Hairstyling Practices to Prevent Hair Damage and Alopecia in Women of African Descent

Amaris N. Geisler, BS; Oyetewa Oyerinde, MD; Deborah A. Scott, MD


Cutis. 2022;109(2):98-100. 

In This Article

Practice Gap

Among women of African descent, a variety of hairstyles and hair treatments frequently are employed to allow for ease of management and self-expression.[1] Many of these practices have been implicated as risk factors for alopecia. Simply advising patients to avoid tight hairstyles is ineffective because tension is subjective and difficult to quantify.[5] Furthermore, it might be unreasonable to ask a patient to discontinue a hairstyle or treatment when they are unaware of less damaging alternatives.[3,5]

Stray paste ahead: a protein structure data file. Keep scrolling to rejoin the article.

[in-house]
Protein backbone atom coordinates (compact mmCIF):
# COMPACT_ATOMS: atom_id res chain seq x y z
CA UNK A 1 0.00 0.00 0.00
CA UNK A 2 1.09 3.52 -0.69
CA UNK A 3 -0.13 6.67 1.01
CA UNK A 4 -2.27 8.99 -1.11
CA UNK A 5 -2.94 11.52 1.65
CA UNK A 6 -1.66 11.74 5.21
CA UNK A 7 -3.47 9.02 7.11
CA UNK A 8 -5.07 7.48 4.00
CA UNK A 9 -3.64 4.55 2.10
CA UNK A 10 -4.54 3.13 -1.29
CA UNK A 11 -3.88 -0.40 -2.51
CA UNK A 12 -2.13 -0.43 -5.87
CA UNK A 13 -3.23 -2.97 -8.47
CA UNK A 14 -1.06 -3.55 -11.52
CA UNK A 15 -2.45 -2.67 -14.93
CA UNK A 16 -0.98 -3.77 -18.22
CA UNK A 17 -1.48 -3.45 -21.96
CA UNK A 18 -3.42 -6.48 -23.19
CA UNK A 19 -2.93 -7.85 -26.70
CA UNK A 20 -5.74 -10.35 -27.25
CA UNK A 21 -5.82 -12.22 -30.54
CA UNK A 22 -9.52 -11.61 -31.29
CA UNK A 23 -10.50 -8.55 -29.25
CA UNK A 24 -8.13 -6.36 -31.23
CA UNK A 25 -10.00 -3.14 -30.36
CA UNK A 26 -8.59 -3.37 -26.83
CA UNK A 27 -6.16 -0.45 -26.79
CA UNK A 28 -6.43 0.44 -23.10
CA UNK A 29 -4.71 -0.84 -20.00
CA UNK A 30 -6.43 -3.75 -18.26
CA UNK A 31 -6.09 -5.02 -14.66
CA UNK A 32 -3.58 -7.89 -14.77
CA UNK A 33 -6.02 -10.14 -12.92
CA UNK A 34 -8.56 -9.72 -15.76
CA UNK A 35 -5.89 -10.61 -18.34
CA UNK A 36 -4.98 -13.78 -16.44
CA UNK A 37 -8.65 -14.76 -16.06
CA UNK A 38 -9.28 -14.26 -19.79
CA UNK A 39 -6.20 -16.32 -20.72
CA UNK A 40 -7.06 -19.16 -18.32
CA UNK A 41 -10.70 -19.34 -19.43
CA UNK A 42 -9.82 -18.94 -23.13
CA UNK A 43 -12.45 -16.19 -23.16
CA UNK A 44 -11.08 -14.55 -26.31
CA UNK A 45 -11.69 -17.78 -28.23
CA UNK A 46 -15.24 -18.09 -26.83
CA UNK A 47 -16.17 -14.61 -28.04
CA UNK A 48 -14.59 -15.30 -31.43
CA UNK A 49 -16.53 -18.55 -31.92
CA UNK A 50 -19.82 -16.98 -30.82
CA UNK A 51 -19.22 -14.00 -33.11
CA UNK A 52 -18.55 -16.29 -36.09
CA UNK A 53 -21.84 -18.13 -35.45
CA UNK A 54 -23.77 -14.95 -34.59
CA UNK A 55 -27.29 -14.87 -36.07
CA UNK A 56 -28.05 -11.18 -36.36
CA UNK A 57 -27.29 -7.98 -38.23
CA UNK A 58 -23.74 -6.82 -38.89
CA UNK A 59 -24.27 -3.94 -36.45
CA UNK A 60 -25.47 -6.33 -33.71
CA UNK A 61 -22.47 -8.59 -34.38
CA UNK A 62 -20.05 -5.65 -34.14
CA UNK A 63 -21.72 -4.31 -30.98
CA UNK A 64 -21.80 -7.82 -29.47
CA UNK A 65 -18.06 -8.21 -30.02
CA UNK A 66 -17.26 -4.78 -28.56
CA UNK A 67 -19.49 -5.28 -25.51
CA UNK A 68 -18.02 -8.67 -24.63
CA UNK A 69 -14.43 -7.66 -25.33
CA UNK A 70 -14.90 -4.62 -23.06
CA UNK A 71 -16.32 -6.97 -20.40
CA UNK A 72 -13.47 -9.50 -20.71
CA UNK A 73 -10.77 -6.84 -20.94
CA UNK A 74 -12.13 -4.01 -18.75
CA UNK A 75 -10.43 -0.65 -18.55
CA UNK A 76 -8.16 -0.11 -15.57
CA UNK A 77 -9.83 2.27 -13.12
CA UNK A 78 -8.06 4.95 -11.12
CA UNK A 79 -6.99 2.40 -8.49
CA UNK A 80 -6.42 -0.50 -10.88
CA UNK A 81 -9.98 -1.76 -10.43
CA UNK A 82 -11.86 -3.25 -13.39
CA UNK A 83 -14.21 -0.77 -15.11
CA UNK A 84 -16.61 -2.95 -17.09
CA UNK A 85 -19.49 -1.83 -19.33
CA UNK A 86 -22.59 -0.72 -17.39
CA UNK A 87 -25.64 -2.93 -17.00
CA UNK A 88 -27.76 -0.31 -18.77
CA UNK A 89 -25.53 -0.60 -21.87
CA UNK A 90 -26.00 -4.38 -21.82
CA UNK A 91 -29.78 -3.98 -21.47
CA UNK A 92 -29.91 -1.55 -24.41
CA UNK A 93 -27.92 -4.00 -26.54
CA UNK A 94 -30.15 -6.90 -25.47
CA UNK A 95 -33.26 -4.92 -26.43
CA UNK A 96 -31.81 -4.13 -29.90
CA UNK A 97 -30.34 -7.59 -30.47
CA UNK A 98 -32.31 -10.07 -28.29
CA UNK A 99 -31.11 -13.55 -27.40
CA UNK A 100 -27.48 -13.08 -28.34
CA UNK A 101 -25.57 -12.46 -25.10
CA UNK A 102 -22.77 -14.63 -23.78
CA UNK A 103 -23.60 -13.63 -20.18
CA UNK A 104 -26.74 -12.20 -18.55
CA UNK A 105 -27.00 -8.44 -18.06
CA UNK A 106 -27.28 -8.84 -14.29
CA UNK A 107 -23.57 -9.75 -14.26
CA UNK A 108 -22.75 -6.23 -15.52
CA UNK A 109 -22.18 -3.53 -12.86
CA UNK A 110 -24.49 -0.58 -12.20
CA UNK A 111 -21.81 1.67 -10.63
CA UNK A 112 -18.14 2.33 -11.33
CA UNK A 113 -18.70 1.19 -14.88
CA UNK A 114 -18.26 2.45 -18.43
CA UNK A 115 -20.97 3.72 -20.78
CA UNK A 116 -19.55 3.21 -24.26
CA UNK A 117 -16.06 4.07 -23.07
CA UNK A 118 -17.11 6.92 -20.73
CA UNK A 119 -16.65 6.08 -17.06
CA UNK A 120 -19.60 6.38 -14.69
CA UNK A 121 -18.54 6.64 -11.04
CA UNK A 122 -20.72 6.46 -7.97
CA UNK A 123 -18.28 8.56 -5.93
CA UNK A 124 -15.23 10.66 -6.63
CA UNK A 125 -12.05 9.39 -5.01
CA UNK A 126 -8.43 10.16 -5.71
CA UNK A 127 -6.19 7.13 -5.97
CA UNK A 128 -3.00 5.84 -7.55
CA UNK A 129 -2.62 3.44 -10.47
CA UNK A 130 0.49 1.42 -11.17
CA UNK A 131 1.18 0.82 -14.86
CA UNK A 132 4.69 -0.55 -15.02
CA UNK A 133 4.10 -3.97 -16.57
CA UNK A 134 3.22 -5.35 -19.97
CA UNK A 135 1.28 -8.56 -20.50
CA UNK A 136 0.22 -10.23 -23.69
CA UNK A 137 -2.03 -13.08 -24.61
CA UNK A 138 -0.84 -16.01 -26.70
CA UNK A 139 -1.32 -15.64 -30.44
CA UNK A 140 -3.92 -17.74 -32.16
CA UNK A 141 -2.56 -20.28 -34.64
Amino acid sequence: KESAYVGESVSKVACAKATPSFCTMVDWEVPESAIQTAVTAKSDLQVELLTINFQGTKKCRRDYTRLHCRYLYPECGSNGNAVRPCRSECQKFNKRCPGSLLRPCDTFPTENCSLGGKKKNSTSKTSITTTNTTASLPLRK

We provide an overview of hairstyles for patients who have highly textured hair so that physicians can better identify high-risk hairstyles and provide individualized recommendations for safer alternatives.[1,3,5]


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